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Kensington and Chelsea Gallery

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Kensington and Chelsea in Boroughs can be found in London, England, United Kingdom in Europe

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Holland House library after an air raid BB83_04456 Featured Kensington and Chelsea Print

Holland House library after an air raid BB83_04456

HOLLAND HOUSE, Kensington, London. An interior view of the bombed library at Holland House with readers apparently choosing books regardless of the damage. Photographed in 1940. The House was heavily bombed during World War II and remained derelict until 1952 when parts of the remains were preserved.
Holland House, originally known as Cope Castle, was a great house in Kensington in London, situated in what is now Holland Park. Created in 1605 in the Elizabethan or Jacobean style for the diplomat Sir Walter Cope, the building later passed to the powerful Rich family, then the Fox family, under whose ownership it became a noted gathering-place for Whigs in the 19th century. The house was largely destroyed by German firebombing during the Blitz in 1940; today only the east wing and some ruins of the ground floor still remain.
In 1940, King George VI and Queen Elizabeth attended the last great ball held at the house. A few weeks later, on 7 September, the German bombing raids on London that would come to be known as the Blitz began. During the night of 27 September, Holland House was hit by twenty-two incendiary bombs during a ten-hour raid. The house was largely destroyed, with only the east wing, and, miraculously, almost all of the library remaining undamaged. Surviving volumes included the sixteenth-century Boxer Codex.
Holland House was granted Grade I listed building status in 1949, under the auspices of the Town and Country Planning Act 1947; the Act sought to identify and preserve buildings of special historic importance, prompted by the damage caused by wartime bombing. The building remained a burned-out ruin until 1952, when its owner, Giles Fox-Strangways, 6th Earl of Ilchester, sold it to the London County Council (LCC). The remains of the building passed from the LCC to its successor, the Greater London Council (GLC) in 1965, and upon the dissolution of the GLC in 1986 to the Royal Borough of Kensington and Chelsea.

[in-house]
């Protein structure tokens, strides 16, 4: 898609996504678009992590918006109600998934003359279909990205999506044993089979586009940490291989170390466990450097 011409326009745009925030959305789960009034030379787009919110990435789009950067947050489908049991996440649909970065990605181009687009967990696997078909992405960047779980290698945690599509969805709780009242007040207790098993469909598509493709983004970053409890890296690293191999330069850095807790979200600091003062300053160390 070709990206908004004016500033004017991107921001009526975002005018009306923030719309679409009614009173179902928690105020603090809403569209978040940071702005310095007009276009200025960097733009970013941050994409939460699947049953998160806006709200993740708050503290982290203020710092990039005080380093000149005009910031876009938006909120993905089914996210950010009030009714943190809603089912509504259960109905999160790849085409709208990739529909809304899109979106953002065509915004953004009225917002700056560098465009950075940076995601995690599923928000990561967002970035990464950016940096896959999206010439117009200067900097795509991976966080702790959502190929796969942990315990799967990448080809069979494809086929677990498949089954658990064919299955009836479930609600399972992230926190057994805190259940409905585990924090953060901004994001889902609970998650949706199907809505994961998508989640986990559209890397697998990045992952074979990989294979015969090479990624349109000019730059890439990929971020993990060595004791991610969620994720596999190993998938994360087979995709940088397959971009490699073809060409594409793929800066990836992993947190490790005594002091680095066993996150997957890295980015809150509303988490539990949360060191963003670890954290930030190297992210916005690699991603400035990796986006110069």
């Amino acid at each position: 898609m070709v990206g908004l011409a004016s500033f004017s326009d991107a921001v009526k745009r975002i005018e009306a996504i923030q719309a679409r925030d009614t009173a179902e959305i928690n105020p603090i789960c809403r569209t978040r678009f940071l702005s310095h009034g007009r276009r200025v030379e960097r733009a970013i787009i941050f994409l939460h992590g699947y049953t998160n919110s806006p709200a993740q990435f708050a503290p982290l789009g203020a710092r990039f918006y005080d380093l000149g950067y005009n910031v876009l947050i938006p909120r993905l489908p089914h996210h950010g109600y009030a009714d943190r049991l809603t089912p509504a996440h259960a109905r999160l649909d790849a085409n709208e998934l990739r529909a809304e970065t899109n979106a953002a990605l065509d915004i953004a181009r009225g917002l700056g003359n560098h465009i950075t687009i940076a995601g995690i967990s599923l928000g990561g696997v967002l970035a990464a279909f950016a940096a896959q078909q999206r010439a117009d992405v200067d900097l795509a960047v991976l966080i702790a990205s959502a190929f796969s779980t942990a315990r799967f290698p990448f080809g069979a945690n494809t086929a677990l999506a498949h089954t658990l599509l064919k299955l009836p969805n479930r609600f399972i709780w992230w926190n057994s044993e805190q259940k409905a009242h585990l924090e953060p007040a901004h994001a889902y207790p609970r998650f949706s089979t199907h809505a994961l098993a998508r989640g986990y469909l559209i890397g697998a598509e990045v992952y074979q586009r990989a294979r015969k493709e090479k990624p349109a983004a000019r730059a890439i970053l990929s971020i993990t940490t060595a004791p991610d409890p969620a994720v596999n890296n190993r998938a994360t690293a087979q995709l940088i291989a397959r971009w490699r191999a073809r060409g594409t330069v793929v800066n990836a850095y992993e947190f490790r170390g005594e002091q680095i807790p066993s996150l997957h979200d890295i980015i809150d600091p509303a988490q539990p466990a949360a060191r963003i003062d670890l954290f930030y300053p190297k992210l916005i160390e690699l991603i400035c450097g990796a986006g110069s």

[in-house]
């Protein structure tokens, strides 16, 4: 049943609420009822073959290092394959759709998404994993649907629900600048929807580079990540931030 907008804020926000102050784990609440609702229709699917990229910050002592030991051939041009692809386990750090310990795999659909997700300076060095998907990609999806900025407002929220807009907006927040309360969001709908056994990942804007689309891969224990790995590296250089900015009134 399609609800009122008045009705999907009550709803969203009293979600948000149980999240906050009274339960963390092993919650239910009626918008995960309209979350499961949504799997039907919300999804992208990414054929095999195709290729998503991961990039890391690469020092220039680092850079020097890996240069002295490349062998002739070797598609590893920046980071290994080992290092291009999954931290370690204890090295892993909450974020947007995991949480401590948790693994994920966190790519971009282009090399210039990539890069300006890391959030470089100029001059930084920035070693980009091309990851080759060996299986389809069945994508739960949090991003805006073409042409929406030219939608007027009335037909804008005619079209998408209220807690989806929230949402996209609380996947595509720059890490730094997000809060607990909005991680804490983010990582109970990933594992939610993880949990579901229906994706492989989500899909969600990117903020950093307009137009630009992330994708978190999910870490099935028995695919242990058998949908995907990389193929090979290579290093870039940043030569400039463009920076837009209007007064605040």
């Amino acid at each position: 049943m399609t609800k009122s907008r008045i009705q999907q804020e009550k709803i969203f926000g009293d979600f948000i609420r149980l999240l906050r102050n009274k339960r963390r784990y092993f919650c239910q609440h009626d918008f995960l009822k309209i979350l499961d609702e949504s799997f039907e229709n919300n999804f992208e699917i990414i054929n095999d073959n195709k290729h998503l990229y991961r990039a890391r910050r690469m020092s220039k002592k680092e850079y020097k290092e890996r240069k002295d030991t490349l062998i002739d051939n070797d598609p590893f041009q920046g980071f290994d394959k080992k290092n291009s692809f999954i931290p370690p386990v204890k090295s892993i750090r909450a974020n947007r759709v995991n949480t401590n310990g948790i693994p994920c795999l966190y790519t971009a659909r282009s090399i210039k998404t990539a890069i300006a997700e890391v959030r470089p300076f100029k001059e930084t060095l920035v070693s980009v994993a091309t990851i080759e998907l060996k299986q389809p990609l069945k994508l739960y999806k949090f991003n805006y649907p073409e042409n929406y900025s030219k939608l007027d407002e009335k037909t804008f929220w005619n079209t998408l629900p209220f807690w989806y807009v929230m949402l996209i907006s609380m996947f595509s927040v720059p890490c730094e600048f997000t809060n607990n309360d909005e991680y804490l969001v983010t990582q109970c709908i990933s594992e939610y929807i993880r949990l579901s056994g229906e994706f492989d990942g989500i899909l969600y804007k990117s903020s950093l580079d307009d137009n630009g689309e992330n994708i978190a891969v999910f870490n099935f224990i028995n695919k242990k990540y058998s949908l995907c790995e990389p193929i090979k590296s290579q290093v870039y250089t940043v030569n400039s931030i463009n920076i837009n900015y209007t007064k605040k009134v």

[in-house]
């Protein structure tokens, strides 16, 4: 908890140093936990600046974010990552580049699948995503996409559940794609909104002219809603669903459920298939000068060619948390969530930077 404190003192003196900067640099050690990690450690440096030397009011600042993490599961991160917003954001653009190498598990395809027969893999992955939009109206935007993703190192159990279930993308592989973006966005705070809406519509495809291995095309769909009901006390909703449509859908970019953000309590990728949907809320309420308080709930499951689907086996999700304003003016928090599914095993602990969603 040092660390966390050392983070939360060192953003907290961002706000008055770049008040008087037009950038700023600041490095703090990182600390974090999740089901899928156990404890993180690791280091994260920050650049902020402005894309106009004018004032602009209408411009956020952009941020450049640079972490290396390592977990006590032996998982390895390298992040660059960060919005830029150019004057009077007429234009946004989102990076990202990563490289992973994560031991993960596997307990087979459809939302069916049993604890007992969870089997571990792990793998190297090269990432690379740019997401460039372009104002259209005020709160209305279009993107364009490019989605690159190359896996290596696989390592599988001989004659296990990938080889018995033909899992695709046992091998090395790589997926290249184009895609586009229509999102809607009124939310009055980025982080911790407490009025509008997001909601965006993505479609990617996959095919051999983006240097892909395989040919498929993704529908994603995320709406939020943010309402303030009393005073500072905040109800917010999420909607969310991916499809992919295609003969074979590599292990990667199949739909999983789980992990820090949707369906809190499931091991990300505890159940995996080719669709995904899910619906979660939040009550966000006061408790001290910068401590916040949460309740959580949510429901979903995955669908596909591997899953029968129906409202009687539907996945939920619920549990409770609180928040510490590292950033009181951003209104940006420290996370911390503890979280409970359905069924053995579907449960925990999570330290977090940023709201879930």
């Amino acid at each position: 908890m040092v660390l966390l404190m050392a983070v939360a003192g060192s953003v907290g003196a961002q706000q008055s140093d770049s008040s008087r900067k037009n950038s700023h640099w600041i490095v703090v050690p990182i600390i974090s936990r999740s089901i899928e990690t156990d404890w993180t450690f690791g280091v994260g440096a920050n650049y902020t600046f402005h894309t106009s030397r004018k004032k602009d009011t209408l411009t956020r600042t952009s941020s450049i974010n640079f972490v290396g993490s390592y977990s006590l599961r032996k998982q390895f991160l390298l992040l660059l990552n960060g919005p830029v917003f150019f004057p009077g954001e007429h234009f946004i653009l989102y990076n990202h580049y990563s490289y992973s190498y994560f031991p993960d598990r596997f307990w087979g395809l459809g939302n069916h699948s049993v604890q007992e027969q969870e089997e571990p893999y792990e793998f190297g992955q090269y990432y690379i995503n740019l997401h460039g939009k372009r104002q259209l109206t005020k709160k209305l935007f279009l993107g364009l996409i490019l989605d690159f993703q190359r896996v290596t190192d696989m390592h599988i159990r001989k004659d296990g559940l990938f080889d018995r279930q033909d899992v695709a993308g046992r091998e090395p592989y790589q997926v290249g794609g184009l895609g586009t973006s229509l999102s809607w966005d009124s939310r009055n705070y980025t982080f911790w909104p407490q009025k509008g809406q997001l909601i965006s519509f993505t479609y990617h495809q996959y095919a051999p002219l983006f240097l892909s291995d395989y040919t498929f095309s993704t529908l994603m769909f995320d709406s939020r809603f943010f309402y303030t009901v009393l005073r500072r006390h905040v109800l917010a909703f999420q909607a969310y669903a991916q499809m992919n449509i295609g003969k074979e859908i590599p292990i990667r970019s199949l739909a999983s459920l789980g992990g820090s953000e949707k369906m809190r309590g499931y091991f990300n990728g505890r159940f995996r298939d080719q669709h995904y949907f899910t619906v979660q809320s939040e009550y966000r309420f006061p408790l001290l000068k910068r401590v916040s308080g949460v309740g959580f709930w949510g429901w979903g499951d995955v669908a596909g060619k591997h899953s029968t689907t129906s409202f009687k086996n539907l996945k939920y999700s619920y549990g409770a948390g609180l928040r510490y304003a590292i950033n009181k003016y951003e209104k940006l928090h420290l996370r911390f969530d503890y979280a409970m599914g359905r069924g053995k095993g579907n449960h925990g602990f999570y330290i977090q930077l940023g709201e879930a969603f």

Today, the remains of Holland House form a backdrop for the open air Holland Park Theatre, home of Opera Holland Park. The YHA (England and Wales) "London Holland Park" youth hostel is now located in the house. The Orangery is now an exhibition and function space, with the adjoining former Summer Ballroom now a restaurant, The Belvedere. The former ice house is now a gallery space

© Historic England Archive

Biba move to Kensington Church Street Featured Kensington and Chelsea Print

Biba move to Kensington Church Street

A highly publicised moving day for the Biba boutique of Barbara Hulanicki as around 60 models and well-known sixties personalities help to move the shop from its original Abingdon Road location to larger premises on Church Street. Girls can be seen hanging out of the back of the lorry emblazoned with the Biba name. Nicky Poulet is seen third from right. Date: 1966

© Illustrated London News Ltd/Mary Evans

LCC-MFB Kensington fire station, W London Featured Kensington and Chelsea Print

LCC-MFB Kensington fire station, W London

The appliance room of the former Kensington fire station which was located in King Street, W8. It was built in 1871 and closed in 1905 when the new Kensington fire station was opened. This picture was taken in the latter days of the station's life as the sliding pole (right of picture) was not introduced until 1904. This station was subsequently demolished

© London Fire Brigade / Mary Evans Picture Library